It is well known that the dragon is an important symbol of Chinese culture, even to this day, but it wasn’t until David Hinton’s arrival that my classmates I and understood what it meant. Hinton taught us that the dragon mostly represents change, and he showed us pictures and told us stories that used the dragon as their major theme. One picture was a dragon wrapped around a mountain, symbolizing that change is always happening, and nature has built the landscape that we see around us. While the ancient Chinese did not know about tectonic plates pushing together, they were still very wise to recognize that nature as a force built much of the world around us. David Hinton also told us a story that explained spring and winter for the ancient Chinese. During the winter, the dragon sleeps in the deep sea, causing a period of little natural prosperity. In the spring, the dragon rises from its sleep and causes the rebirth of nature. David Hinton even showed us pictures of an ancient bone with writings on it, thought to be an actual dragon bone.

David Hinton also taught us the significance of the way Chinese poetry is formatted, and how that plays into the poems’ meanings. While ancient Chinese poetry is straightforward, and almost constricted to be more specific by the format of the language, David Hinton described for us the grammatical openness in his book, Classical Chinese Poetry: An Anthology: “words tend to have a broad range of possible connotation. This openness is dramatically emphasized in the poetic language, which is far more spare even than in prose. In reading a Chinese poem, you mentally fill in all that emptiness, and yet it remains always emptiness. The poetic language is, in and of itself, pure poetry.”

David Hinton’s presentation about ancient Chinese poetry and philosophy was very successful, as the students who attended took away with them increased knowledge and appreciation of the ancient Chinese and their long-lasting poetic and philosophical traditions. The Gunnery has recently announced that it will offer Mandarin as a language course in the 2010-2011 school year, furthering students’ appreciation and understanding of Chinese culture, language, and tradition.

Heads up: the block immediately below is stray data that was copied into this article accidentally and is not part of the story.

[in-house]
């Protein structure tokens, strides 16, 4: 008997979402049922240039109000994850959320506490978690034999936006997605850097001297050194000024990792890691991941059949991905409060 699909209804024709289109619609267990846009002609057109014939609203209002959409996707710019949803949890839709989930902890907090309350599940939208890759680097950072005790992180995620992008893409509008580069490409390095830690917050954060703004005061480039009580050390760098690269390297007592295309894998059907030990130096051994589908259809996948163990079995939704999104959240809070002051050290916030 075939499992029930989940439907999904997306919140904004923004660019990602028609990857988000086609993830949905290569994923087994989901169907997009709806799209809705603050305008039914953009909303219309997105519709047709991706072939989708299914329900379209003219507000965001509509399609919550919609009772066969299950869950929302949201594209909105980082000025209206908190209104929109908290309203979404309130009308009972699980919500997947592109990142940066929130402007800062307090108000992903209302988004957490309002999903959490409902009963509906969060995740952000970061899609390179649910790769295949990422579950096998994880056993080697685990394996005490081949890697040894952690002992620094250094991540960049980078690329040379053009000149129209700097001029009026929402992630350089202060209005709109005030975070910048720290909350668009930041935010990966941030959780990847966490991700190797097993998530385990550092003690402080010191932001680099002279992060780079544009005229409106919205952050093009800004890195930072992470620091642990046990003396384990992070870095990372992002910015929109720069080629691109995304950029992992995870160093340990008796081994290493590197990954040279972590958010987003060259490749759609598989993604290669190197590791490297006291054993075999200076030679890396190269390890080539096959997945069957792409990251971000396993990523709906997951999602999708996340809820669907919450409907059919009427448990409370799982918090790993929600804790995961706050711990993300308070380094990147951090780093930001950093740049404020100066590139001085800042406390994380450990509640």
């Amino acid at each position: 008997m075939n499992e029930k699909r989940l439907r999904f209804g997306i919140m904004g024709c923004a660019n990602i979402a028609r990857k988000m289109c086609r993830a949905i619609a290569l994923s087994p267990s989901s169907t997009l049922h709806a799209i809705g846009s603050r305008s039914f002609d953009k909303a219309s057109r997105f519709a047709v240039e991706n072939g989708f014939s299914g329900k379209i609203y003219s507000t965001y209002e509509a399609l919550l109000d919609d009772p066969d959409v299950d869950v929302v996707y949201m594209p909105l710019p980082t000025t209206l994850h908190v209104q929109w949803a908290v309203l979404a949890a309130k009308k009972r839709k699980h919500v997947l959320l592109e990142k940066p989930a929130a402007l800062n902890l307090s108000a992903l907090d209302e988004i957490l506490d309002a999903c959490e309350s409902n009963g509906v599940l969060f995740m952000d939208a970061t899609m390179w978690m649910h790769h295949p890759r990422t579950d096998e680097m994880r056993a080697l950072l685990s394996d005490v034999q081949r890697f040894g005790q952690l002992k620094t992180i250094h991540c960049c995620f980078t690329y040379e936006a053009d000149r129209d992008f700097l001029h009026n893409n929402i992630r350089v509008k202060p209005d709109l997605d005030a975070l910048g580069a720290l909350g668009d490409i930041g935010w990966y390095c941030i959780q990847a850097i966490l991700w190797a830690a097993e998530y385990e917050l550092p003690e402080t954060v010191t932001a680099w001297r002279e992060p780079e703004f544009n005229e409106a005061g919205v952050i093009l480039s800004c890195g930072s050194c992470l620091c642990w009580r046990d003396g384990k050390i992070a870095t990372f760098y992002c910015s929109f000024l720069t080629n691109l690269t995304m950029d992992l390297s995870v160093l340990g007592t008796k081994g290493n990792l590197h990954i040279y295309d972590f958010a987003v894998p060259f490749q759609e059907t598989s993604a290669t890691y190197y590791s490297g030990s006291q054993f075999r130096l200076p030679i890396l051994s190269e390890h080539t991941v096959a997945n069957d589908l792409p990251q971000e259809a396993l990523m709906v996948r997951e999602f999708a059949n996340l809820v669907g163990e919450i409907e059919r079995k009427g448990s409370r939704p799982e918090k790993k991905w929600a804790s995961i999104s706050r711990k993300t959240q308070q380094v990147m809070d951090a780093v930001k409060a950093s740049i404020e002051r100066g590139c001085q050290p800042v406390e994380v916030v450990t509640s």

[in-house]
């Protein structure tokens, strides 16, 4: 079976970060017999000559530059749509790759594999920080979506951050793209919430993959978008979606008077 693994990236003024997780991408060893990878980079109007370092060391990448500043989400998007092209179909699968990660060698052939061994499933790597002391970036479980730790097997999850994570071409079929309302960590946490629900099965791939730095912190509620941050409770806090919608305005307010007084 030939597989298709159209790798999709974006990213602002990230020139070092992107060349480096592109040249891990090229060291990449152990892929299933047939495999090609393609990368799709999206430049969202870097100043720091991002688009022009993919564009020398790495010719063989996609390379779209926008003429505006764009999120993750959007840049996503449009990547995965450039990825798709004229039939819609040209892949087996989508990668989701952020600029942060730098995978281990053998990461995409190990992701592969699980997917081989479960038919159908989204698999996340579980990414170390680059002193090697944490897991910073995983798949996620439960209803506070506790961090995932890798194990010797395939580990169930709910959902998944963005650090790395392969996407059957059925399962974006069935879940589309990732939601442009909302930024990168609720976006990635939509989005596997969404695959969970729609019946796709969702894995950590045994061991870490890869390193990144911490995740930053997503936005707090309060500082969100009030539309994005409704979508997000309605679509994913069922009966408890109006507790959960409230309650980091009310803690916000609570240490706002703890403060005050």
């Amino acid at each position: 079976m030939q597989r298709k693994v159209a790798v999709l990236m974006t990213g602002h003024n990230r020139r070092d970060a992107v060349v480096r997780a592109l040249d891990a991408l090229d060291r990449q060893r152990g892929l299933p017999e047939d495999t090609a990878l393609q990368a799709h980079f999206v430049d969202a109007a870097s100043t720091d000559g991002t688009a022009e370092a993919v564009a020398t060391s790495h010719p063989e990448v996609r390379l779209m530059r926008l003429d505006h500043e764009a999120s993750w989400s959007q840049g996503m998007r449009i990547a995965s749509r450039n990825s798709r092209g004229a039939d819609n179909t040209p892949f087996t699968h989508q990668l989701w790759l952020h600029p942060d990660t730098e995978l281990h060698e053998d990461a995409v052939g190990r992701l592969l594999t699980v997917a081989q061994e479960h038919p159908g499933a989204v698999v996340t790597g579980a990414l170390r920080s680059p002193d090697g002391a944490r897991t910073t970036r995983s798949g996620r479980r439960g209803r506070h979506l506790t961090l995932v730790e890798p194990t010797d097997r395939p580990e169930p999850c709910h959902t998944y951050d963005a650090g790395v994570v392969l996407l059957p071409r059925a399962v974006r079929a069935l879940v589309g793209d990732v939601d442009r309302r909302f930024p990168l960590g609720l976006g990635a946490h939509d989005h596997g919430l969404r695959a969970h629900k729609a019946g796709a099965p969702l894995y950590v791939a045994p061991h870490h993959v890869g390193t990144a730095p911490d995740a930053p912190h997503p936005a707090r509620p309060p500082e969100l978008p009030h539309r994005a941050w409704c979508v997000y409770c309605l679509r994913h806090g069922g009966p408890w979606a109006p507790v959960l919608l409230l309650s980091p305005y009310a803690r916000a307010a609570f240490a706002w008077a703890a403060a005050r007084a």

Monday, April 12, 2010

haiku by Nick Strelov

I enter the room
Shake his hand and crack a joke
He stares back blankly

I enter the room
Pursuing entertainment
But nobody laughs

When nobody laughs
I find comfort in knowing
I make myself laugh

Friday, April 9, 2010

haiku. prose

Announcements are a form of institutional haiku. Students write haiku. Therefore some of the announcements we are walking by on screens could be haiku written by students.

They could appear randomly, unpredictably interspersed with the business of the day, which is how they came to be in the first place.

There should be no mention made of such orders of the day. Perhaps it will change people's behavior in an unprecedented and positive manner. Perhaps no one will notice.

Tuesday, April 6, 2010

translation becomes the dragon

There was a very good turnout for an inspiring talk by translator and poet David Hinton at the Gunn Memorial Library today. Thank you to the participating members of the Translation Club, Chao Liu, Yuze Sun, Millie Huang, and Danny Zoldy, as well as Patricia and Edwin Matthews, John Alter, Paula Krimsky, Karen Lincoln, and Eileen Aguirre. Wondering what the post title is all about? Look for an article here soon by Corey Tesch, reporting for the Gunnery News/Highlander.

Monday, April 5, 2010

"Either we change the way we deal with copyrights — or works of nonfiction in a multimedia world will become ever more dull and disappointing..."

Read the op-ed piece by Marc Aronson in The New York Times here.

Saturday, April 3, 2010

Poem by Soo Jin So

Spring Rain and Me

The spring rain is coming
Pouring and hammering.
Looks like it wants to say hello for a new start.
Knocking on the Earth
To wake everybody up

Wakes us too
In my eyes, some students don’t look happy
To start a new term
In the pouring rain
That helps the world look dirtier

But, for some,
The spring rain
Looks like it’s cleaning
the dirtiness of the world
Helping to make a new start

Looks like it’s giving
the growing little Green sprout energy,
Giving hopes
and dreams
to our growing little sweet minds

But everyone shares the feeling
That after the spring rain, after it
The rainbow that is seen over the school
And beyond that, the little sunlight
Helps us go towards hope

Everything is Clear and green,
The softest and the most fragile leaf
Are so pretty
Because of their purity that doesn’t have filth

Looks like Everyone has a smile on their face
Whether They know it or not

The spring rain
Looks like it is helping us make a new start.
Helping us to run toward,
toward our dream,

A fresh new start.

Friday, April 2, 2010

student show at the silo opens Sat 4/3

artwork by Rebecca Jean-Baptiste; Leyla Mansur; Katrina Kiritharan; Hallie Bonnar; Livia Wang; Justin Charles; Yea Weon Kim; Min Hye Chung; Lauren Beardsley; Rebecca Lee; Chaoyang Liu